Alexander McCall Smith’s No. 1 Ladies Detective Agency is set in Gaborone, Botswana and follows the adventures of a woman who starts the first private investigator business in Botswana that is run by a woman. Although Mr. Smith is of European descent, he does a very good job of capturing the African mystique. The main character, Precious Ramotswe, relates:
“They would grow melons on the lands and might even buy a small shop in the village; and every morning she could sit in front of her house and sniff at the wood-smoke and look forward to spending the day talking with her friends. How sorry she felt for white people, who couldn’t do any of this, who were always dashing around worrying about things that were going to happen anyway. What use was it having all that money if you could never sit still or just watch your cattle eat grass? None, in her view; none at all, and yet they did not know it. Every so often you met a white person who understood, who realized how things really were; but these people were few and far between and the other white people often treated them with suspicion.”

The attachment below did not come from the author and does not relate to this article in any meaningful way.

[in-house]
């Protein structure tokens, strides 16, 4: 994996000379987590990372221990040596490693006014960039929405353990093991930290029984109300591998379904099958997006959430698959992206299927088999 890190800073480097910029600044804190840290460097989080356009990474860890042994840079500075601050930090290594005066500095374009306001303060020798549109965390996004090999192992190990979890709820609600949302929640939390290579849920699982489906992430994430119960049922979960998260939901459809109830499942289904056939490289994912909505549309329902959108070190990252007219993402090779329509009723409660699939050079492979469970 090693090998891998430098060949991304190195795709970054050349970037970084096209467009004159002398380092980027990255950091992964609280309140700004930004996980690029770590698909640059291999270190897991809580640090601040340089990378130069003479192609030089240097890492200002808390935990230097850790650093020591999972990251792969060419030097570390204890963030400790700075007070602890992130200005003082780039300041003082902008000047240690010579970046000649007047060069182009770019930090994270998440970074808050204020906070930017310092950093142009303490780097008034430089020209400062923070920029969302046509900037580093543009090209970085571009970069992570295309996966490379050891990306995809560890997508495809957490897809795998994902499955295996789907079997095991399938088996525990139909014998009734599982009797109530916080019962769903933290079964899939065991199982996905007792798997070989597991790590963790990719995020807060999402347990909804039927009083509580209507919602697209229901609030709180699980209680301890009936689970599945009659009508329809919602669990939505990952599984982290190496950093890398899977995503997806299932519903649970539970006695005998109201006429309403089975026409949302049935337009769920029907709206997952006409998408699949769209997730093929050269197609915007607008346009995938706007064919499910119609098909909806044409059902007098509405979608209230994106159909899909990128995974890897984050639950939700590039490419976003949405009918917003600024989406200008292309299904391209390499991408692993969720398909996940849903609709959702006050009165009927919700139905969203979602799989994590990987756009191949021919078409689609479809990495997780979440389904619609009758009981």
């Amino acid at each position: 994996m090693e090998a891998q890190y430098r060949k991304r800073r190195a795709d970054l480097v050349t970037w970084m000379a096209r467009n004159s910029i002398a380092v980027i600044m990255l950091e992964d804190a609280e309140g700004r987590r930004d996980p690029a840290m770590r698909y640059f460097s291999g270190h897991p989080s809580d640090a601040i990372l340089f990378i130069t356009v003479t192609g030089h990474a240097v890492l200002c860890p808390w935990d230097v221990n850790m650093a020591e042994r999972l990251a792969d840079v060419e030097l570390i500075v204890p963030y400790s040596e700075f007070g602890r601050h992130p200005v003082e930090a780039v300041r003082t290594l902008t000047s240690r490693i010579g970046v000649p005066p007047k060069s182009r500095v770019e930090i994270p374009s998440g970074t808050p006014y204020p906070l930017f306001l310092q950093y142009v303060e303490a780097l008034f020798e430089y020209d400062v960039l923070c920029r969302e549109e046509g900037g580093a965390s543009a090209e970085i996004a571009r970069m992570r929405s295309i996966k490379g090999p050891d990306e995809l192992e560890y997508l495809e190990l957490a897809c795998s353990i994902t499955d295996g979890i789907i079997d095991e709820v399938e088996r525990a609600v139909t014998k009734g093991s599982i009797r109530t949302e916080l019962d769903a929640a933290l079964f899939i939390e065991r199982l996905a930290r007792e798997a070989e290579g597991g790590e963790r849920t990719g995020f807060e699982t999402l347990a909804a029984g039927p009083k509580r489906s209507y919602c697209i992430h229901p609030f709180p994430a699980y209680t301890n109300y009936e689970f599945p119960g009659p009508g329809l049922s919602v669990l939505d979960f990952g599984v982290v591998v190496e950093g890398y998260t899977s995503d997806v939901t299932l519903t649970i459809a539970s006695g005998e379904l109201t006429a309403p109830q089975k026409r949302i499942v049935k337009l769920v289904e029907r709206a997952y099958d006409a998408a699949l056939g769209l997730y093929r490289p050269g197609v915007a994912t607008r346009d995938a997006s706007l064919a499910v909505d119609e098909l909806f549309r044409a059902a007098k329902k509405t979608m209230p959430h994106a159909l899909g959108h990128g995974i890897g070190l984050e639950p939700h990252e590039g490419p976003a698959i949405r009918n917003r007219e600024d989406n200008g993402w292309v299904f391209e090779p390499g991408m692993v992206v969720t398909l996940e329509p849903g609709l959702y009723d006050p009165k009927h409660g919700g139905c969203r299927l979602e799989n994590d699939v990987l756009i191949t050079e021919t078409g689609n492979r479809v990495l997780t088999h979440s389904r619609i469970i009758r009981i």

Sometimes I feel like that guy. And I like America, but sometimes I miss my other planet. I'll try and relate some more stories in the coming weeks and months.